IN THE PREDAWN
darkness of February 29, 1704, 48 French soldiers and 200 of their Abenaki, Huron, and Iroquois allies attacked the frontier settlement of Deerfield, Massachusetts. The attackers burned the village, killing 48 of the 300 inhabitants, and took 111 captives. For the next eight weeks the captives were forced to march northward 300 miles through the snow to Canada.1
Among those taken prisoner were seven-year-old Eunice Williams, who lost two brothers in the attack, her clergyman father, her mother, and two surviving siblings. Along the way, Eunice saw at least twenty of her fellow captives executed, including her mother. In Canada the captives were dispersed, some to live with the French, others with the Indians. Eunice, separated from her father and brothers, was taken to a Kahnawake Mohawk mission village, across from Montreal. Two and a half years later, Eunice’s father, the Reverend John Williams, was returned to New England as part of a prisoner exchange. In time, her two siblings were also released. But despite Reverend Williams’ relentless pleas and protracted negotiations with the French and the Mohawks, Eunice refused to leave the Kahnawake. She had converted to Catholicism, forgotten the English language, adopted Indian clothing and hairstyle, and did not want to return to Puritan New England. At the age of sixteen she married a Kahnawake Mohawk named François Xavier Arosen, with whom she would live for half a century until his death. Reverend Williams in his quest to regain his daughter traveled to Canada and saw her, but she refused to go home with him. “She is obstinately resolved to live and dye here, and will not so much as give me one pleasant look,” he wrote in shocked disbelief.2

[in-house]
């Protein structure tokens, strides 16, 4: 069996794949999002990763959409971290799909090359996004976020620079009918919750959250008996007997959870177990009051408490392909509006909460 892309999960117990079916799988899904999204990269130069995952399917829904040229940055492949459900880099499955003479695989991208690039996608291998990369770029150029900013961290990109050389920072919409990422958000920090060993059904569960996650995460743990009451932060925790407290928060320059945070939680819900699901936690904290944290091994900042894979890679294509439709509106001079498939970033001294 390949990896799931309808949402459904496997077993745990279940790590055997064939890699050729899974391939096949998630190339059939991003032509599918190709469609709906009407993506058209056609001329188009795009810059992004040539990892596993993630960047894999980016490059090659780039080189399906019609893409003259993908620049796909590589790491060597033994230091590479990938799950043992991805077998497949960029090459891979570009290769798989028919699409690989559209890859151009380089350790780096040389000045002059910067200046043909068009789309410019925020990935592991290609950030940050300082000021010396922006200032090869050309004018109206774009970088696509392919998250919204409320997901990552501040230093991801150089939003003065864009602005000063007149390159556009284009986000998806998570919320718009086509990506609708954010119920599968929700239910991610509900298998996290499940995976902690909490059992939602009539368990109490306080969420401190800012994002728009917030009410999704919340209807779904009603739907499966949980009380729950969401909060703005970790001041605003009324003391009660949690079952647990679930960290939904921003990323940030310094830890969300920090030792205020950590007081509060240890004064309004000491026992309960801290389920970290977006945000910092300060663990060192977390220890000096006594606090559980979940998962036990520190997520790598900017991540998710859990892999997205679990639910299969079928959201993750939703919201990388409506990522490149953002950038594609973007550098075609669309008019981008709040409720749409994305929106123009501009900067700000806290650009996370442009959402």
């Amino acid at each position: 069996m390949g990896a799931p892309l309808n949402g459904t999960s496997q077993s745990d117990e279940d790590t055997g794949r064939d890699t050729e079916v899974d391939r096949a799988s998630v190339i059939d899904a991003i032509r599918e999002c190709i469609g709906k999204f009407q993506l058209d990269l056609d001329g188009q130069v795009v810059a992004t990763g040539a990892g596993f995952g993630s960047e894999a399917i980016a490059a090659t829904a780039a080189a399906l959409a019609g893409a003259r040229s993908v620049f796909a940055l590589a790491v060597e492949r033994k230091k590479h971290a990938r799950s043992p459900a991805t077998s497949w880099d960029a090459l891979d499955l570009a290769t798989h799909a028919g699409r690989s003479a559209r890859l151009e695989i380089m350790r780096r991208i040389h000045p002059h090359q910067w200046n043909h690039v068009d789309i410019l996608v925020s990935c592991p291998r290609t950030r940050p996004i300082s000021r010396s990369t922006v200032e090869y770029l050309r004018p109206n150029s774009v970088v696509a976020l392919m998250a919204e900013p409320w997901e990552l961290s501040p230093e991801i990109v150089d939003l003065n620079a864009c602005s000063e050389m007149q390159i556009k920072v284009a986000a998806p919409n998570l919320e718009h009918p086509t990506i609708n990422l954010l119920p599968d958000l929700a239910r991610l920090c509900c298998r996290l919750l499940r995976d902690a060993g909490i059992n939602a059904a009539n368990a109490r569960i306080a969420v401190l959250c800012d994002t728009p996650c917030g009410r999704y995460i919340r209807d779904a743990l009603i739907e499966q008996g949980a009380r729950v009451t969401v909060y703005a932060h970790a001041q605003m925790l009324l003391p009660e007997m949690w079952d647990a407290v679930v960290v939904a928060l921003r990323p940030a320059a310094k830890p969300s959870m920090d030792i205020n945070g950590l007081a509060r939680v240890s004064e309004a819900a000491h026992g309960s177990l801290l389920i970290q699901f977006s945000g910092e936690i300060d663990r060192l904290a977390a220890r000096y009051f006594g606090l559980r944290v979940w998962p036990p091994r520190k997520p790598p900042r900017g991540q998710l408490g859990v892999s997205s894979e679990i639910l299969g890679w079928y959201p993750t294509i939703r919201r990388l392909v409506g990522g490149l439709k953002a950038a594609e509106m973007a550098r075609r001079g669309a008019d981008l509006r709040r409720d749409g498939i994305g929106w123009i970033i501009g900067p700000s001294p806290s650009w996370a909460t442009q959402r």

We do not know why Eunice decided to remain with the Kahnawake, separated from her family and friends, but it seems likely that she found life among the Mohawks more attractive than life among the New England Puritans. The Mohawks were much more indulgent of children, and females, far from being regarded as inferior to males, played an integral role in Mohawk society and politics. Nor was Eunice alone in choosing to remain with her captors. A returned captive named Titus King reported that many young captives decided to become members of their Indian captors’ tribes. “In Six months time they Forsake Father & mother, Forgit thir own Land, Refuess to Speak there own toungue & Seeminly be Holley Swollowed up with the Indians,” he observed.3
Eunice Williams was one of many “white Indians,” English colonists who ran away from home or were taken captive by and elected to stay with Native Americans. Benjamin Franklin described the phenomenon in 1753: